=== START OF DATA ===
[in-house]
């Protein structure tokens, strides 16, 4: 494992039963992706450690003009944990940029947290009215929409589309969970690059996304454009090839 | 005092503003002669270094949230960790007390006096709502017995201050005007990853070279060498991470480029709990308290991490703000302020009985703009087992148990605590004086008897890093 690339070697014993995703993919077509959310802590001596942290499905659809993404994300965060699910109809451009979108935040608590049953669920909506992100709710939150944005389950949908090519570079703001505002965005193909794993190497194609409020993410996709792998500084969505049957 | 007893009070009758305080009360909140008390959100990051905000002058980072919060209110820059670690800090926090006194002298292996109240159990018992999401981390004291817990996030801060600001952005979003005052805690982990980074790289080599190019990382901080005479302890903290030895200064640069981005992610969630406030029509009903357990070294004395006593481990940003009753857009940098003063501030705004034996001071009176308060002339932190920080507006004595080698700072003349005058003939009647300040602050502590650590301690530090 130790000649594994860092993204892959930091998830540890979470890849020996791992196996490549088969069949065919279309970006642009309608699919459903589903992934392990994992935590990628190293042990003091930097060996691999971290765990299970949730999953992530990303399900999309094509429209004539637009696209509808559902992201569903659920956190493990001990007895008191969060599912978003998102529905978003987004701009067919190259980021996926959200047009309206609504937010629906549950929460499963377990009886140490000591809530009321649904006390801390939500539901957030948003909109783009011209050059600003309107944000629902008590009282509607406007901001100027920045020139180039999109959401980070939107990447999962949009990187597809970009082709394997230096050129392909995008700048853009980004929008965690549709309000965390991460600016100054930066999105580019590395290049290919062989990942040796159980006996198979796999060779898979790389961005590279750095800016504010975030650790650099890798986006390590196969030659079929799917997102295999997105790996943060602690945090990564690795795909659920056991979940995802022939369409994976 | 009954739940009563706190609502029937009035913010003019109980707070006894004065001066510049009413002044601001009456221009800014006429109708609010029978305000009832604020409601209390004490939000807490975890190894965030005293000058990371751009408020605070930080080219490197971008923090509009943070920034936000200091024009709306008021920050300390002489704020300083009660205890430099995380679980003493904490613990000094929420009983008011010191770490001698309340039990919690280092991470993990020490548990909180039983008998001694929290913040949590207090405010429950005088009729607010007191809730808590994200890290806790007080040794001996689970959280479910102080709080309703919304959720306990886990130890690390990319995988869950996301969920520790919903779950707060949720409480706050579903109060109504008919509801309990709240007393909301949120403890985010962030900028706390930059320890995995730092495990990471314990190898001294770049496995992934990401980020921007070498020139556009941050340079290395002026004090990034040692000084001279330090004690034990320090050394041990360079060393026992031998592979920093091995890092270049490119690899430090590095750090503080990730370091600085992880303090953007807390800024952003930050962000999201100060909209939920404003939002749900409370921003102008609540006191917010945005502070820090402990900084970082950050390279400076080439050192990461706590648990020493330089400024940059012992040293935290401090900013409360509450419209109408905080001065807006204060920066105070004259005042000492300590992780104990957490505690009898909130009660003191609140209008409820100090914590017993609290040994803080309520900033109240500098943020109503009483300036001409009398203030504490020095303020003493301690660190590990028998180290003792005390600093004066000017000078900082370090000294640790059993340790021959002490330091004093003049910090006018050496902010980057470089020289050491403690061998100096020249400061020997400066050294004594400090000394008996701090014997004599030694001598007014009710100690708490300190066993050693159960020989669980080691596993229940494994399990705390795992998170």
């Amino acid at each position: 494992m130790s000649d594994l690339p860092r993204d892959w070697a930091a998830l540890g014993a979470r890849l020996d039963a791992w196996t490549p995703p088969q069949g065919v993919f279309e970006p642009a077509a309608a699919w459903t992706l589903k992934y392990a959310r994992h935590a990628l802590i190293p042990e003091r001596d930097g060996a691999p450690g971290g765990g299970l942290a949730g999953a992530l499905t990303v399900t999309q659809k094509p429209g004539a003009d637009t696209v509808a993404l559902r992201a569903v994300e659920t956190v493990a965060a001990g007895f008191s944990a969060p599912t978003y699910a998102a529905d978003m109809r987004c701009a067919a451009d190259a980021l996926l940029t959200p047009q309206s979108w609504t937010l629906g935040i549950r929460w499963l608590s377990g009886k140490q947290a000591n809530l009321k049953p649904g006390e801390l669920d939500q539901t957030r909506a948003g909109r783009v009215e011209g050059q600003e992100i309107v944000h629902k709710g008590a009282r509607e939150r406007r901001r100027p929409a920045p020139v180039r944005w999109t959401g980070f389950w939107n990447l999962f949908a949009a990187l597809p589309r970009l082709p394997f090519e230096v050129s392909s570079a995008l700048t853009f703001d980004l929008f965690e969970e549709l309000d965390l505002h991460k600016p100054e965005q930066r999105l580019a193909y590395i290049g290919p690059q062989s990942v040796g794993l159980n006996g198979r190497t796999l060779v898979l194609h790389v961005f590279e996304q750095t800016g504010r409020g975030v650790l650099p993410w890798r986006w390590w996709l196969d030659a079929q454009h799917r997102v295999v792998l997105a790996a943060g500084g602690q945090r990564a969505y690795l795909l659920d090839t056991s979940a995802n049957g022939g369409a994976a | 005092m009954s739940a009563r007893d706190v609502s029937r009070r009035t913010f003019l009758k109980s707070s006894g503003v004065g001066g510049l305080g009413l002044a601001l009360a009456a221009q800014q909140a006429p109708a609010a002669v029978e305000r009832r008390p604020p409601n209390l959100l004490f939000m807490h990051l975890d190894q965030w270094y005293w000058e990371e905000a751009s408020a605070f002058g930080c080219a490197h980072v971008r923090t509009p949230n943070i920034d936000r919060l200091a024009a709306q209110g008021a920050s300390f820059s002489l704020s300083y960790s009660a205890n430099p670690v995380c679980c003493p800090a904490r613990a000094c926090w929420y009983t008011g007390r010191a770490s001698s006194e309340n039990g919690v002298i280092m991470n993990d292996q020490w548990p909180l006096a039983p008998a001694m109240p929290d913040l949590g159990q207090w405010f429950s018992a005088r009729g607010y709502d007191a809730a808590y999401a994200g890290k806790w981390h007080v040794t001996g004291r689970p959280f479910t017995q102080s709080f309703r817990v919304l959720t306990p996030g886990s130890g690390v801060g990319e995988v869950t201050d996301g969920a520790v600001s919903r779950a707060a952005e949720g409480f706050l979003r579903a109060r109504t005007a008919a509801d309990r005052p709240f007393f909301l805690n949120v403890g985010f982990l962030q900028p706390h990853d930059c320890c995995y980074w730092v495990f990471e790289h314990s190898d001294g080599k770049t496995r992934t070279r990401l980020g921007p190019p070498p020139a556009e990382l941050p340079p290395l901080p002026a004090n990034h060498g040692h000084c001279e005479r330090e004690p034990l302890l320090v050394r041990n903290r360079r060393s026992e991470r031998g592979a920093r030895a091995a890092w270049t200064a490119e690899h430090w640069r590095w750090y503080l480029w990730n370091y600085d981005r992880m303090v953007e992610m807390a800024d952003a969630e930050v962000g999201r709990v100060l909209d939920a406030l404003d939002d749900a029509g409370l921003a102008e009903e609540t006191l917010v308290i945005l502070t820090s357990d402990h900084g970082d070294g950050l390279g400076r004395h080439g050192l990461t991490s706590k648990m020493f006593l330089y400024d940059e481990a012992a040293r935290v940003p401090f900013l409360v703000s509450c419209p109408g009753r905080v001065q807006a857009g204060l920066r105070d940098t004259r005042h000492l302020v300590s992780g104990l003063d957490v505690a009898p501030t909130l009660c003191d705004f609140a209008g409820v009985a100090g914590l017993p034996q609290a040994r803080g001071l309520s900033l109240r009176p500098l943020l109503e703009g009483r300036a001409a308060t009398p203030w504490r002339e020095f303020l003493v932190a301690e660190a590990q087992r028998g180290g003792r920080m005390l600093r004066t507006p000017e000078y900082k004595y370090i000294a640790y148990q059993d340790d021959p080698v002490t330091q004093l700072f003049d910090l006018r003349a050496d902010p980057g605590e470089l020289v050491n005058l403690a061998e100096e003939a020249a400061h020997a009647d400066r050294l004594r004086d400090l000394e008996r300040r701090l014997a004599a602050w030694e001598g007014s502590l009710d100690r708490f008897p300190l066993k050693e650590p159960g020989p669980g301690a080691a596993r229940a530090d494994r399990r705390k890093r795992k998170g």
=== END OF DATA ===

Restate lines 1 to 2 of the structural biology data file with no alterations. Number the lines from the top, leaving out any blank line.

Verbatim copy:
[in-house]
């Protein structure tokens, strides 16, 4: 494992039963992706450690003009944990940029947290009215929409589309969970690059996304454009090839 | 005092503003002669270094949230960790007390006096709502017995201050005007990853070279060498991470480029709990308290991490703000302020009985703009087992148990605590004086008897890093 690339070697014993995703993919077509959310802590001596942290499905659809993404994300965060699910109809451009979108935040608590049953669920909506992100709710939150944005389950949908090519570079703001505002965005193909794993190497194609409020993410996709792998500084969505049957 | 007893009070009758305080009360909140008390959100990051905000002058980072919060209110820059670690800090926090006194002298292996109240159990018992999401981390004291817990996030801060600001952005979003005052805690982990980074790289080599190019990382901080005479302890903290030895200064640069981005992610969630406030029509009903357990070294004395006593481990940003009753857009940098003063501030705004034996001071009176308060002339932190920080507006004595080698700072003349005058003939009647300040602050502590650590301690530090 130790000649594994860092993204892959930091998830540890979470890849020996791992196996490549088969069949065919279309970006642009309608699919459903589903992934392990994992935590990628190293042990003091930097060996691999971290765990299970949730999953992530990303399900999309094509429209004539637009696209509808559902992201569903659920956190493990001990007895008191969060599912978003998102529905978003987004701009067919190259980021996926959200047009309206609504937010629906549950929460499963377990009886140490000591809530009321649904006390801390939500539901957030948003909109783009011209050059600003309107944000629902008590009282509607406007901001100027920045020139180039999109959401980070939107990447999962949009990187597809970009082709394997230096050129392909995008700048853009980004929008965690549709309000965390991460600016100054930066999105580019590395290049290919062989990942040796159980006996198979796999060779898979790389961005590279750095800016504010975030650790650099890798986006390590196969030659079929799917997102295999997105790996943060602690945090990564690795795909659920056991979940995802022939369409994976 | 009954739940009563706190609502029937009035913010003019109980707070006894004065001066510049009413002044601001009456221009800014006429109708609010029978305000009832604020409601209390004490939000807490975890190894965030005293000058990371751009408020605070930080080219490197971008923090509009943070920034936000200091024009709306008021920050300390002489704020300083009660205890430099995380679980003493904490613990000094929420009983008011010191770490001698309340039990919690280092991470993990020490548990909180039983008998001694929290913040949590207090405010429950005088009729607010007191809730808590994200890290806790007080040794001996689970959280479910102080709080309703919304959720306990886990130890690390990319995988869950996301969920520790919903779950707060949720409480706050579903109060109504008919509801309990709240007393909301949120403890985010962030900028706390930059320890995995730092495990990471314990190898001294770049496995992934990401980020921007070498020139556009941050340079290395002026004090990034040692000084001279330090004690034990320090050394041990360079060393026992031998592979920093091995890092270049490119690899430090590095750090503080990730370091600085992880303090953007807390800024952003930050962000999201100060909209939920404003939002749900409370921003102008609540006191917010945005502070820090402990900084970082950050390279400076080439050192990461706590648990020493330089400024940059012992040293935290401090900013409360509450419209109408905080001065807006204060920066105070004259005042000492300590992780104990957490505690009898909130009660003191609140209008409820100090914590017993609290040994803080309520900033109240500098943020109503009483300036001409009398203030504490020095303020003493301690660190590990028998180290003792005390600093004066000017000078900082370090000294640790059993340790021959002490330091004093003049910090006018050496902010980057470089020289050491403690061998100096020249400061020997400066050294004594400090000394008996701090014997004599030694001598007014009710100690708490300190066993050693159960020989669980080691596993229940494994399990705390795992998170």